Willkommen to the Kit Kat Klub in the bleak heart of the Weimar Republic, with your host, the satanically seductive Master of Ceremonies (Joel Grey), the exuberant singer-dancer and aspiring actress Sally Bowles (Liza Minnelli), and the decadent partygoers of 1930s Berlin. Their story is told in Cabaret (1972), directed by Bob Fosse and loosely based on the 1966 Broadway musical by John Kander and Fred Ebb, which was inspired, in turn, by Christopher Isherwood’s novel Goodbye to Berlin (1939).
Only a few musical numbers from the stage production were used for the screen adaptation while new ones were written specifically for the film, and all but one of them take place inside the infamous Kit Kat Klub. Featuring such memorable songs as “Money, Money,” “Maybe This Time,” the chilling “Tomorrow Belongs to Me,” and the title track, Fosse's film depicts a milieu of corruption, sexual ambiguity, and decay in which the false dreams of individuals—and a nation—are soon shattered by the specter of Nazism.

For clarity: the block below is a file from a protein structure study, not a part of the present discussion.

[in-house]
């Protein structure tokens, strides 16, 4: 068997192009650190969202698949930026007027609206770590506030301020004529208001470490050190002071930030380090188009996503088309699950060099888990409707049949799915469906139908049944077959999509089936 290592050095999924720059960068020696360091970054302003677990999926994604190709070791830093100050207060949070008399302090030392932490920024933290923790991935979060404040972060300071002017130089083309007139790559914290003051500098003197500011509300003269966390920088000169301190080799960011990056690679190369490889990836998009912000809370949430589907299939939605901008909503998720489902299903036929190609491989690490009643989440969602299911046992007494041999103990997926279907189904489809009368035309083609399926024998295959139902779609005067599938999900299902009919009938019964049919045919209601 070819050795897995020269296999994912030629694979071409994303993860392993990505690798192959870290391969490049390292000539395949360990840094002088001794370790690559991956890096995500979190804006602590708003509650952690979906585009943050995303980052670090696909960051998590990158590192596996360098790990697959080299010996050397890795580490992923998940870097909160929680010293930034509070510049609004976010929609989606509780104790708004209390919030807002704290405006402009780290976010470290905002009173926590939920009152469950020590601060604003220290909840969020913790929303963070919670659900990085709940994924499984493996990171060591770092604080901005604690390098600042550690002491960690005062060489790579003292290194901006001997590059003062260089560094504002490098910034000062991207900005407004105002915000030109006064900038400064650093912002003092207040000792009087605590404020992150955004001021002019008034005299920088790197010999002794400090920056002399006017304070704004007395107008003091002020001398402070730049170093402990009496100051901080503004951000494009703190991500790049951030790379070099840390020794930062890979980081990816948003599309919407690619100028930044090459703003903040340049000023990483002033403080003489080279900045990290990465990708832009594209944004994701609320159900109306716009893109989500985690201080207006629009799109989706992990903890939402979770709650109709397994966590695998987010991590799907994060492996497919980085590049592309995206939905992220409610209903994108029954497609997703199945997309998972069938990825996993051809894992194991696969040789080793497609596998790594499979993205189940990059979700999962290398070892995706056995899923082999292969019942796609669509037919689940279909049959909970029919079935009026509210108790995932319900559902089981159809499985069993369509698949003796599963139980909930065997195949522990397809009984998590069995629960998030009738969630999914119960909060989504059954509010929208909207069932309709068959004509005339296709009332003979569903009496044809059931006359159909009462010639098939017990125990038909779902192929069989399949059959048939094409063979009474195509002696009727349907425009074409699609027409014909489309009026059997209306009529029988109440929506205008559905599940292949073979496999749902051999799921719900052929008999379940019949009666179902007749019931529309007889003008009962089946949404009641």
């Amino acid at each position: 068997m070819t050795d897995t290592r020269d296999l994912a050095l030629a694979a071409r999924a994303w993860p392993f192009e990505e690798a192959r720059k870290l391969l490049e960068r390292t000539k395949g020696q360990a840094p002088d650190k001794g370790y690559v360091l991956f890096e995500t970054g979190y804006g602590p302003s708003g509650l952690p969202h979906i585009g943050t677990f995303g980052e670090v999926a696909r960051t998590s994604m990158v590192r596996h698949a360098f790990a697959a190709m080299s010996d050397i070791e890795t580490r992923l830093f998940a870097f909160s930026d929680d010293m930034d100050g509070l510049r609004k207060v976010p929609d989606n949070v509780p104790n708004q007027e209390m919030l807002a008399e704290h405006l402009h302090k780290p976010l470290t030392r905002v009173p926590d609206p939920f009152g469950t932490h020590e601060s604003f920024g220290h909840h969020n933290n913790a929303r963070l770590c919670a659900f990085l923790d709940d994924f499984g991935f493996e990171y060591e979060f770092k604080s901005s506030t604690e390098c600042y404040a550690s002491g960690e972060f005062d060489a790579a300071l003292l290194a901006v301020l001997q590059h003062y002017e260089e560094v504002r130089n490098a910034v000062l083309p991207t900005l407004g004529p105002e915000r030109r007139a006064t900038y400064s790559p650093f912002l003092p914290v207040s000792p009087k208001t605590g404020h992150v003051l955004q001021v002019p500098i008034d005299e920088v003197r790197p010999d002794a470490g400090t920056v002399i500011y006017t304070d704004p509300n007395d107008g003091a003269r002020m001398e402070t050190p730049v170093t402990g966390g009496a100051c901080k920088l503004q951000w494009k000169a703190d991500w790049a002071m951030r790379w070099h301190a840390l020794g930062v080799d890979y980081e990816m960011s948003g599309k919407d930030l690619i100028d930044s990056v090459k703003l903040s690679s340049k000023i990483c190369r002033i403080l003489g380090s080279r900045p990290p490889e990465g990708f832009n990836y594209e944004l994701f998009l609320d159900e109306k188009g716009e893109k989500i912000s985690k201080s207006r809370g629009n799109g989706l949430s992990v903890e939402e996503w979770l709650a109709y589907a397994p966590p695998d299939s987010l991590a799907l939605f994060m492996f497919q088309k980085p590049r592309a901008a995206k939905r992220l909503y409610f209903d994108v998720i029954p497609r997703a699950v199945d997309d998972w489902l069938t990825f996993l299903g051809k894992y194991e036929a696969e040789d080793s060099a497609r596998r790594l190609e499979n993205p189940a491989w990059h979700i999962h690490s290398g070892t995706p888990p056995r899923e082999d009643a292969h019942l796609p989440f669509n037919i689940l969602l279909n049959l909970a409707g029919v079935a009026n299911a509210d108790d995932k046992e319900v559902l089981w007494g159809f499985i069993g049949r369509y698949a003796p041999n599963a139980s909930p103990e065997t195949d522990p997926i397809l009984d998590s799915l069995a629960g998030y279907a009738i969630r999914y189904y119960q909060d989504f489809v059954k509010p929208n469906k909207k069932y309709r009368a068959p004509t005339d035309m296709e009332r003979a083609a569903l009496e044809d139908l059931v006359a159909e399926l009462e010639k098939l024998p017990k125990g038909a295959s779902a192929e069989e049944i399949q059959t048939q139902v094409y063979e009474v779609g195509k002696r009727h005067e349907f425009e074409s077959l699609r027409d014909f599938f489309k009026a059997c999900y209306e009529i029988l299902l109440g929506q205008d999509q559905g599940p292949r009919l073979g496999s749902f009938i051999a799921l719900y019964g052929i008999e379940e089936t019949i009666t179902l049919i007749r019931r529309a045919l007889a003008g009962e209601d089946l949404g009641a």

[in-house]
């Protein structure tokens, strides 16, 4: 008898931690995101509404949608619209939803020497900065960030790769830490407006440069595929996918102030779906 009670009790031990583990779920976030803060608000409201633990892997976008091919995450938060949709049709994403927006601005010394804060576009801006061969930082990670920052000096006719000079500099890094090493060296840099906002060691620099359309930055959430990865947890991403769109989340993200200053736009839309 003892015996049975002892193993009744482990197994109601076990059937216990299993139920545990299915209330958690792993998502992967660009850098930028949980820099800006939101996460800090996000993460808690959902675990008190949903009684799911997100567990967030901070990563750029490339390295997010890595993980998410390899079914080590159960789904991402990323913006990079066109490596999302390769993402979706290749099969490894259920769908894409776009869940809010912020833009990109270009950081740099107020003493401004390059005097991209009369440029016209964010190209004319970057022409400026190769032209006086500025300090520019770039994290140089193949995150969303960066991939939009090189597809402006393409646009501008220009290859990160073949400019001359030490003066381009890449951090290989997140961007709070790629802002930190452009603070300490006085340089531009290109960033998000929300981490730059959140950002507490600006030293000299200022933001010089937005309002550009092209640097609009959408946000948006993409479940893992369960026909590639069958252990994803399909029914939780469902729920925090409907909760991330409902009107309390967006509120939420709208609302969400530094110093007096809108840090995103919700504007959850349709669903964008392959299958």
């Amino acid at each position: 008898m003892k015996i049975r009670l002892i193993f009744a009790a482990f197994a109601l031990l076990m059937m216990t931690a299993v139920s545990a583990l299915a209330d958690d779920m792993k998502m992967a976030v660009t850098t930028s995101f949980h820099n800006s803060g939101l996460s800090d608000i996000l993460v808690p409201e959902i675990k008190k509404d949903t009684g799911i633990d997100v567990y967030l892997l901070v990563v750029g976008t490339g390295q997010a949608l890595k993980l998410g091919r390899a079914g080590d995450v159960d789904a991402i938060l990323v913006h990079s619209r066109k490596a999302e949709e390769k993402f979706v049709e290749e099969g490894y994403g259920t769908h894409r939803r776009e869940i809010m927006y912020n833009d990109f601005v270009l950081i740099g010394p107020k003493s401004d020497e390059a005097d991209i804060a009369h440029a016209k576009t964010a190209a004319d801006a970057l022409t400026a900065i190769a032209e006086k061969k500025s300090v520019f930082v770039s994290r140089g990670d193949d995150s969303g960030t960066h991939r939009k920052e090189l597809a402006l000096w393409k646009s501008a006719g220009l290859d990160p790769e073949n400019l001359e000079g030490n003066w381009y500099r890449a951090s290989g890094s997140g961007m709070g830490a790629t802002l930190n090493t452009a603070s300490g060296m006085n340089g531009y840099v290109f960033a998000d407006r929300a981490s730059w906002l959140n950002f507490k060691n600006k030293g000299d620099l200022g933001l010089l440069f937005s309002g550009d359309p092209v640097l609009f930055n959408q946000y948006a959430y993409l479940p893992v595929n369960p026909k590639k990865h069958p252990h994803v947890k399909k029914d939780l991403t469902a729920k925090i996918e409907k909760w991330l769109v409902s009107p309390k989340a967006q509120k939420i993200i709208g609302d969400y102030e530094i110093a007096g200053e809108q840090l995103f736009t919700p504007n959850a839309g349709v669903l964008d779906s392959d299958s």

Opening to enthusiastic reviews and commercial success, Cabaret received eight Oscars (including Best Actress and Best Supporting Actor), and holds the record for the most Oscars earned by a film not honored for Best Picture (which went to The Godfather that year). Come, then, old chum, to the cabaret, and experience, in the words of Sally Bowles, the “divine decadence, darling” of a brilliant film musical.
Cinema Classics Seminars offer an entertaining and engaging way to learn more about some of the true classics of world cinema. Students meet in the 2nd floor Multimedia room for an introductory lecture before the film and a guided discussion after the film. The film itself is shown in one of our theaters. Your ticket for the screening, as well as popcorn and a drink, are included with your registration.